Go­liath goes green

Two bil­lion peo­ple use a Unilever prod­uct ev­ery day, so en­vi­ron­men­tally friendly tweaks to the prod­uct line can make a huge dif­fer­ence

Element - - Snapshot - By Adam Gif­ford

Sav­ing the world can’t just be done by in­di­vid­u­als and small com­pa­nies. At some stage the giants have to do their part. Bri­tish-Dutch multinational Unilever, whose brands in­clude Lip­ton and Ber­tolli, Dove and Lifebuoy, Per­sil and Surf, is weigh­ing in.

Its Sus­tain­able Liv­ing Plan com­mits it to halve the en­vi­ron­men­tal foot­print of its prod­ucts by 2020, help more than a bil­lion peo­ple take ac­tion to im­prove their health and well-be­ing, and source 100 per cent of its agri­cul­tural raw ma­te­ri­als sus­tain­ably.

Se­bas­tian Lazell, the head of Unilever’s Aus­tralian and New Zealand op­er­a­tions, says the $45 bil­lion com­pany is get­ting smaller to get big­ger.

“There was a recog­ni­tion go­ing into 2010 that the only ac­cept­able and in­deed com­pet­i­tive model for sig­nif­i­cant and ag­gres­sive growth is a strong drive for sus­tain­able growth, that you can­not dou­ble your busi­ness and also dou­ble your en­vi­ron­men­tal foot­print or your im­pact, so hence these three big bold goals in the sus­tain­able liv­ing plan,” Lazell says.

When the plan started, less than 15 per cent of its global pur­chases of tea and palm oil came from sus­tain­able sources. Unilever is the largest buyer of palm oil in the world.

Lazell says this year more than a third of its palm oil and half of its black tea will come from cer­ti­fi­ably sus­tain­able sources, with the tar­get be­ing 100 per cent by 2015. The Sus­tain­able Liv­ing Plan has 47 tar­gets and work­streams, and Aus­trala­sia has fo­cused on the 20 most rel­e­vant to this part of the world.

These in­clude im­prov­ing the nu­tri­tional pro­file of the food prod­ucts, sourc­ing sus­tain­able ingredients, and re­duc­ing pack­ag­ing waste and en­ergy foot­print.

“We look at the to­tal life­cy­cle im­pact of our prod­ucts. In gen­eral com­pa­nies find less than five per cent of en­vi­ron­men­tal im­pacts comes from in­side the op­er­a­tion, the man­u­fac­tur­ing and dis­tri­bu­tion etc,” Lazell says. “Look­ing at the whole foot­print of our laun­dry de­ter­gent busi­ness in New Zealand, the likes of Per­sil and Surf, we iden­ti­fied that get­ting on to 50 per cent of the car­bon foot­print came from the sourc­ing of ma­te­rial long be­fore it reaches fac­tory, then 45 per cent is en­ergy used in consumer use.”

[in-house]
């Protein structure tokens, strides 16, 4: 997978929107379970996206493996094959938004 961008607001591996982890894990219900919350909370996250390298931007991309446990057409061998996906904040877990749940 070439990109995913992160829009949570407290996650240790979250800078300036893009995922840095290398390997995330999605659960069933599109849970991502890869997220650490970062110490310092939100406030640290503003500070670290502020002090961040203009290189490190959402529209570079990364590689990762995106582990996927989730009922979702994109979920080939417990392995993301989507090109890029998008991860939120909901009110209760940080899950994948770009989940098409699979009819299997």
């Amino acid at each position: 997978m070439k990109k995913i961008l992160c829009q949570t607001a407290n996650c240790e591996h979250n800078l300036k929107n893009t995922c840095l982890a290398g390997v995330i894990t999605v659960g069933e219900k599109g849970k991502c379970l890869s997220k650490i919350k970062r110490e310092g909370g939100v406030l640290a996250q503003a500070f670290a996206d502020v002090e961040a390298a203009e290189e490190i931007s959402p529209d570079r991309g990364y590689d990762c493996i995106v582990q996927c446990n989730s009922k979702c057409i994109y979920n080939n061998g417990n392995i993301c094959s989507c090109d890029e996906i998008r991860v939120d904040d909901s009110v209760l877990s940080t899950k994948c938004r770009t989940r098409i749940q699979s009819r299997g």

Ear­lier this year Uniliever re­placed the phos­phates used for water soft­en­ing, which have to be mined in China, with a much lower en­ergy set of ingredients.

“That re­duced by 32 per cent the tonnes of car­bon the prod­uct uses each year.”

More con­cen­trated for­mu­las re­duce the size of pack­ag­ing and the num­ber of road trips needed to dis­trib­ute the prod­uct.

Lazell says the com­mit­ment to sus­tain­abil­ity makes em­ploy­ees proud of the com­pany.

The pro­gramme is mo­ti­vat­ing, in­spir­ing, en­er­gis­ing peo­ple and they are able to help in prac­ti­cal ways from im­prov­ing re­cy­cling within the of­fice, re­duc­tion of food waste, sim­ple things around putting in place move­ment sen­si­tive lights, re­duc­tion in power us­age through blinds that keep out sun­light so you don’t need air con­di­tion­ing – all those sorts of things.

“Be­ing a big com­pany means two bil­lion peo­ple are us­ing our prod­ucts ev­ery day, so a third of the world’s pop­u­la­tion.

“Through prod­uct de­sign and in­for­ma­tion we can drive small be­hav­iour changes each day with brands that are in their homes – turn­ing the tem­per­a­ture down a lit­tle bit, run­ning the shower shorter, rins­ing with water one less time.

“A lot of small ac­tions which feel tiny to one in­di­vid­ual, add them all up with a bil­lion peo­ple and you can make a big im­pact,” Lazell says.

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